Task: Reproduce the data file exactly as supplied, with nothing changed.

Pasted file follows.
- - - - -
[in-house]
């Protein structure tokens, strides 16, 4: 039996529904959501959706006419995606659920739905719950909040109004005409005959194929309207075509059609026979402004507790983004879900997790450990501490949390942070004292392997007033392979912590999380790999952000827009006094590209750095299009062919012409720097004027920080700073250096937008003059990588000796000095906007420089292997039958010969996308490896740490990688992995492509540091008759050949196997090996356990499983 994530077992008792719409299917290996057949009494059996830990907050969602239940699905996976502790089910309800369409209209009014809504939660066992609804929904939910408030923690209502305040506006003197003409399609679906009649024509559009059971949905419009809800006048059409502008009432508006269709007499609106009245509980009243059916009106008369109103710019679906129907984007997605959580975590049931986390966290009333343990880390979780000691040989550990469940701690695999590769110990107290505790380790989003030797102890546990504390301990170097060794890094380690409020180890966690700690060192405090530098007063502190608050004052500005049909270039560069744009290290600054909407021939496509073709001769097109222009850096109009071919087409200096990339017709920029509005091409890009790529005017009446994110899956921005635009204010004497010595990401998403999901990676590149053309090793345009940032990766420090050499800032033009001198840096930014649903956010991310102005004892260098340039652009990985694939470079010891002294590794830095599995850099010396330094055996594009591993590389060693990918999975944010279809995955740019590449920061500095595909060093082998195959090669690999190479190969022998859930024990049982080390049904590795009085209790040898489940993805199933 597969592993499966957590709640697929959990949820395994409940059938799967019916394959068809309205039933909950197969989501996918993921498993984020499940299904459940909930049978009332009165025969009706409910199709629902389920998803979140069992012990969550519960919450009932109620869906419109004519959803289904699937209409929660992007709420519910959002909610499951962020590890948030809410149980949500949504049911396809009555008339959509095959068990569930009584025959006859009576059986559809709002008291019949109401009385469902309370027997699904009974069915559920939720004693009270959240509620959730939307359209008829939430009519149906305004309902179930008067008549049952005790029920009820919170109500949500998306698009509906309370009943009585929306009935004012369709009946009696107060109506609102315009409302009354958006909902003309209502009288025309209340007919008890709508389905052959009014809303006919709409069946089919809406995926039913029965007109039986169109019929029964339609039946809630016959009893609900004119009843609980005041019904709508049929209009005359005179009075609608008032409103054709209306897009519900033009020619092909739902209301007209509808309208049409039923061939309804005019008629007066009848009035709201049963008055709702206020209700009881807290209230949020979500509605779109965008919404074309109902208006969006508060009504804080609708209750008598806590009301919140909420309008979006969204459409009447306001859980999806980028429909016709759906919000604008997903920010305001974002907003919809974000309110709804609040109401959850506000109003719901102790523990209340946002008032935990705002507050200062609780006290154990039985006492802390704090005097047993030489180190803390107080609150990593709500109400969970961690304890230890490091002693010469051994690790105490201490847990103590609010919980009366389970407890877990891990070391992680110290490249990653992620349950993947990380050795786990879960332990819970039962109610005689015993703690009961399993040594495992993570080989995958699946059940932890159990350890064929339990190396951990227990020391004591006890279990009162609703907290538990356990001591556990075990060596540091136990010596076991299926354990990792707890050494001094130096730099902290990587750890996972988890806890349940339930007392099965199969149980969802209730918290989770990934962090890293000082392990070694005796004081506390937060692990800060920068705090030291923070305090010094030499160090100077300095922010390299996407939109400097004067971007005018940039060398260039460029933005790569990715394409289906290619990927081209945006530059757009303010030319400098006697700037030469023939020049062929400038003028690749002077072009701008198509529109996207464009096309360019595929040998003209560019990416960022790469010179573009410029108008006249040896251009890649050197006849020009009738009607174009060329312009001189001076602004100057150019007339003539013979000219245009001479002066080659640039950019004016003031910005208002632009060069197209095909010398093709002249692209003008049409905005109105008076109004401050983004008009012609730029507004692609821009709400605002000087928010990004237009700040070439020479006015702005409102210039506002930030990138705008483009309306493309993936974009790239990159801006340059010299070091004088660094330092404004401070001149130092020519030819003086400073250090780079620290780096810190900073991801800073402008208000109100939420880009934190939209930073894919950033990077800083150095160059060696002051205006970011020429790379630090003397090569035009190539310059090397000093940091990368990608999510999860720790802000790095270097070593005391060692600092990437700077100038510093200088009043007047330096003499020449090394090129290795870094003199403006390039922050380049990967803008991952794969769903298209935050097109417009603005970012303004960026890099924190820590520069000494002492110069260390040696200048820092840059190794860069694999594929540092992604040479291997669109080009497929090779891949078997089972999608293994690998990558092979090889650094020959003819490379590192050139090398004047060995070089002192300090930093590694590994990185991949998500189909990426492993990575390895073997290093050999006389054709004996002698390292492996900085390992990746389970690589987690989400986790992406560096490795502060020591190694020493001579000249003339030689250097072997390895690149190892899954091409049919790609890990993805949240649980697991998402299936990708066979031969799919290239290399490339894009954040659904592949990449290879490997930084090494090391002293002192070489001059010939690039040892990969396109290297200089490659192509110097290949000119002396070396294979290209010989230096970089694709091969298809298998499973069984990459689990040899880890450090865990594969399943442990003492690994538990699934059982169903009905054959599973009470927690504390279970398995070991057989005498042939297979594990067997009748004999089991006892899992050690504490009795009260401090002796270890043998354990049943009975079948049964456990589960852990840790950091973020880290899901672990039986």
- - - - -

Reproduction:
[in-house]
């Protein structure tokens, strides 16, 4: 039996529904959501959706006419995606659920739905719950909040109004005409005959194929309207075509059609026979402004507790983004879900997790450990501490949390942070004292392997007033392979912590999380790999952000827009006094590209750095299009062919012409720097004027920080700073250096937008003059990588000796000095906007420089292997039958010969996308490896740490990688992995492509540091008759050949196997090996356990499983 994530077992008792719409299917290996057949009494059996830990907050969602239940699905996976502790089910309800369409209209009014809504939660066992609804929904939910408030923690209502305040506006003197003409399609679906009649024509559009059971949905419009809800006048059409502008009432508006269709007499609106009245509980009243059916009106008369109103710019679906129907984007997605959580975590049931986390966290009333343990880390979780000691040989550990469940701690695999590769110990107290505790380790989003030797102890546990504390301990170097060794890094380690409020180890966690700690060192405090530098007063502190608050004052500005049909270039560069744009290290600054909407021939496509073709001769097109222009850096109009071919087409200096990339017709920029509005091409890009790529005017009446994110899956921005635009204010004497010595990401998403999901990676590149053309090793345009940032990766420090050499800032033009001198840096930014649903956010991310102005004892260098340039652009990985694939470079010891002294590794830095599995850099010396330094055996594009591993590389060693990918999975944010279809995955740019590449920061500095595909060093082998195959090669690999190479190969022998859930024990049982080390049904590795009085209790040898489940993805199933 597969592993499966957590709640697929959990949820395994409940059938799967019916394959068809309205039933909950197969989501996918993921498993984020499940299904459940909930049978009332009165025969009706409910199709629902389920998803979140069992012990969550519960919450009932109620869906419109004519959803289904699937209409929660992007709420519910959002909610499951962020590890948030809410149980949500949504049911396809009555008339959509095959068990569930009584025959006859009576059986559809709002008291019949109401009385469902309370027997699904009974069915559920939720004693009270959240509620959730939307359209008829939430009519149906305004309902179930008067008549049952005790029920009820919170109500949500998306698009509906309370009943009585929306009935004012369709009946009696107060109506609102315009409302009354958006909902003309209502009288025309209340007919008890709508389905052959009014809303006919709409069946089919809406995926039913029965007109039986169109019929029964339609039946809630016959009893609900004119009843609980005041019904709508049929209009005359005179009075609608008032409103054709209306897009519900033009020619092909739902209301007209509808309208049409039923061939309804005019008629007066009848009035709201049963008055709702206020209700009881807290209230949020979500509605779109965008919404074309109902208006969006508060009504804080609708209750008598806590009301919140909420309008979006969204459409009447306001859980999806980028429909016709759906919000604008997903920010305001974002907003919809974000309110709804609040109401959850506000109003719901102790523990209340946002008032935990705002507050200062609780006290154990039985006492802390704090005097047993030489180190803390107080609150990593709500109400969970961690304890230890490091002693010469051994690790105490201490847990103590609010919980009366389970407890877990891990070391992680110290490249990653992620349950993947990380050795786990879960332990819970039962109610005689015993703690009961399993040594495992993570080989995958699946059940932890159990350890064929339990190396951990227990020391004591006890279990009162609703907290538990356990001591556990075990060596540091136990010596076991299926354990990792707890050494001094130096730099902290990587750890996972988890806890349940339930007392099965199969149980969802209730918290989770990934962090890293000082392990070694005796004081506390937060692990800060920068705090030291923070305090010094030499160090100077300095922010390299996407939109400097004067971007005018940039060398260039460029933005790569990715394409289906290619990927081209945006530059757009303010030319400098006697700037030469023939020049062929400038003028690749002077072009701008198509529109996207464009096309360019595929040998003209560019990416960022790469010179573009410029108008006249040896251009890649050197006849020009009738009607174009060329312009001189001076602004100057150019007339003539013979000219245009001479002066080659640039950019004016003031910005208002632009060069197209095909010398093709002249692209003008049409905005109105008076109004401050983004008009012609730029507004692609821009709400605002000087928010990004237009700040070439020479006015702005409102210039506002930030990138705008483009309306493309993936974009790239990159801006340059010299070091004088660094330092404004401070001149130092020519030819003086400073250090780079620290780096810190900073991801800073402008208000109100939420880009934190939209930073894919950033990077800083150095160059060696002051205006970011020429790379630090003397090569035009190539310059090397000093940091990368990608999510999860720790802000790095270097070593005391060692600092990437700077100038510093200088009043007047330096003499020449090394090129290795870094003199403006390039922050380049990967803008991952794969769903298209935050097109417009603005970012303004960026890099924190820590520069000494002492110069260390040696200048820092840059190794860069694999594929540092992604040479291997669109080009497929090779891949078997089972999608293994690998990558092979090889650094020959003819490379590192050139090398004047060995070089002192300090930093590694590994990185991949998500189909990426492993990575390895073997290093050999006389054709004996002698390292492996900085390992990746389970690589987690989400986790992406560096490795502060020591190694020493001579000249003339030689250097072997390895690149190892899954091409049919790609890990993805949240649980697991998402299936990708066979031969799919290239290399490339894009954040659904592949990449290879490997930084090494090391002293002192070489001059010939690039040892990969396109290297200089490659192509110097290949000119002396070396294979290209010989230096970089694709091969298809298998499973069984990459689990040899880890450090865990594969399943442990003492690994538990699934059982169903009905054959599973009470927690504390279970398995070991057989005498042939297979594990067997009748004999089991006892899992050690504490009795009260401090002796270890043998354990049943009975079948049964456990589960852990840790950091973020880290899901672990039986």